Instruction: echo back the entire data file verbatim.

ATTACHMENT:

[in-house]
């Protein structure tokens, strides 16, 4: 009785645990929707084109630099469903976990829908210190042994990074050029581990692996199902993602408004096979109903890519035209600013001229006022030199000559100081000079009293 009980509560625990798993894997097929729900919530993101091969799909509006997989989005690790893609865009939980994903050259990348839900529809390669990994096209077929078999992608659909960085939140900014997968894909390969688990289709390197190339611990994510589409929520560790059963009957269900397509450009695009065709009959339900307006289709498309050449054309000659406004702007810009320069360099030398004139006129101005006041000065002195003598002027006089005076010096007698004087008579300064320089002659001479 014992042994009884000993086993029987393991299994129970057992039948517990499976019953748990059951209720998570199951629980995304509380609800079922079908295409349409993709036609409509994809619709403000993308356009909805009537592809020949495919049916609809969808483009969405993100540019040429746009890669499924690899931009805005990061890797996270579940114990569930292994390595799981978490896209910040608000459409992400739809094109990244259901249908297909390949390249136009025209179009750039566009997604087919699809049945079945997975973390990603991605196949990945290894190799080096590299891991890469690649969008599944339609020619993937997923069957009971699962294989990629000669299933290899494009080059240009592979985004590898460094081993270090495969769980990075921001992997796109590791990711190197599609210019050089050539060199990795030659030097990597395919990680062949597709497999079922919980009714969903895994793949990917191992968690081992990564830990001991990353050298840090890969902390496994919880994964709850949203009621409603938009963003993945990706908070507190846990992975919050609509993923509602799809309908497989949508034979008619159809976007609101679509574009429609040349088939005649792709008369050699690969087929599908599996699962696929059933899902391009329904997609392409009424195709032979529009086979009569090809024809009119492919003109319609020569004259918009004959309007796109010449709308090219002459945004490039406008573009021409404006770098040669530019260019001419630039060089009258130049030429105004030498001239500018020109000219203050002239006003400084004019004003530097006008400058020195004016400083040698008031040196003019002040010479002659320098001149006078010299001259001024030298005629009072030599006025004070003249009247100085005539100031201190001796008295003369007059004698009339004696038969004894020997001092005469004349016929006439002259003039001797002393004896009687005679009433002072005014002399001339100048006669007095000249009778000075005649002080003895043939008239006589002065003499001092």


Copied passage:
[in-house]
């Protein structure tokens, strides 16, 4: 009785645990929707084109630099469903976990829908210190042994990074050029581990692996199902993602408004096979109903890519035209600013001229006022030199000559100081000079009293 009980509560625990798993894997097929729900919530993101091969799909509006997989989005690790893609865009939980994903050259990348839900529809390669990994096209077929078999992608659909960085939140900014997968894909390969688990289709390197190339611990994510589409929520560790059963009957269900397509450009695009065709009959339900307006289709498309050449054309000659406004702007810009320069360099030398004139006129101005006041000065002195003598002027006089005076010096007698004087008579300064320089002659001479 014992042994009884000993086993029987393991299994129970057992039948517990499976019953748990059951209720998570199951629980995304509380609800079922079908295409349409993709036609409509994809619709403000993308356009909805009537592809020949495919049916609809969808483009969405993100540019040429746009890669499924690899931009805005990061890797996270579940114990569930292994390595799981978490896209910040608000459409992400739809094109990244259901249908297909390949390249136009025209179009750039566009997604087919699809049945079945997975973390990603991605196949990945290894190799080096590299891991890469690649969008599944339609020619993937997923069957009971699962294989990629000669299933290899494009080059240009592979985004590898460094081993270090495969769980990075921001992997796109590791990711190197599609210019050089050539060199990795030659030097990597395919990680062949597709497999079922919980009714969903895994793949990917191992968690081992990564830990001991990353050298840090890969902390496994919880994964709850949203009621409603938009963003993945990706908070507190846990992975919050609509993923509602799809309908497989949508034979008619159809976007609101679509574009429609040349088939005649792709008369050699690969087929599908599996699962696929059933899902391009329904997609392409009424195709032979529009086979009569090809024809009119492919003109319609020569004259918009004959309007796109010449709308090219002459945004490039406008573009021409404006770098040669530019260019001419630039060089009258130049030429105004030498001239500018020109000219203050002239006003400084004019004003530097006008400058020195004016400083040698008031040196003019002040010479002659320098001149006078010299001259001024030298005629009072030599006025004070003249009247100085005539100031201190001796008295003369007059004698009339004696038969004894020997001092005469004349016929006439002259003039001797002393004896009687005679009433002072005014002399001339100048006669007095000249009778000075005649002080003895043939008239006589002065003499001092």